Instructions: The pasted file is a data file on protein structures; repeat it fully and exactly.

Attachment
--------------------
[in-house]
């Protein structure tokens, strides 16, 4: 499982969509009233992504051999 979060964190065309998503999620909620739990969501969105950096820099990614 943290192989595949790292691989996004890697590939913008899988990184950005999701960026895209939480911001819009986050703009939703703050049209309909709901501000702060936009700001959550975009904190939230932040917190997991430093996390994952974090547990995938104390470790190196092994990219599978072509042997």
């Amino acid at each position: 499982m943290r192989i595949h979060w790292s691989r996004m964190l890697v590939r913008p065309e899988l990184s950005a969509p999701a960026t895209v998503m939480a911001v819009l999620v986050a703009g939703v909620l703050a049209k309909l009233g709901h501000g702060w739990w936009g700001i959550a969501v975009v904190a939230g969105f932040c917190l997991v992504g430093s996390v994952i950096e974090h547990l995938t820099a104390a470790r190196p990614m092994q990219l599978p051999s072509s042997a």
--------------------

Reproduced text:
[in-house]
């Protein structure tokens, strides 16, 4: 499982969509009233992504051999 979060964190065309998503999620909620739990969501969105950096820099990614 943290192989595949790292691989996004890697590939913008899988990184950005999701960026895209939480911001819009986050703009939703703050049209309909709901501000702060936009700001959550975009904190939230932040917190997991430093996390994952974090547990995938104390470790190196092994990219599978072509042997």
């Amino acid at each position: 499982m943290r192989i595949h979060w790292s691989r996004m964190l890697v590939r913008p065309e899988l990184s950005a969509p999701a960026t895209v998503m939480a911001v819009l999620v986050a703009g939703v909620l703050a049209k309909l009233g709901h501000g702060w739990w936009g700001i959550a969501v975009v904190a939230g969105f932040c917190l997991v992504g430093s996390v994952i950096e974090h547990l995938t820099a104390a470790r190196p990614m092994q990219l599978p051999s072509s042997a």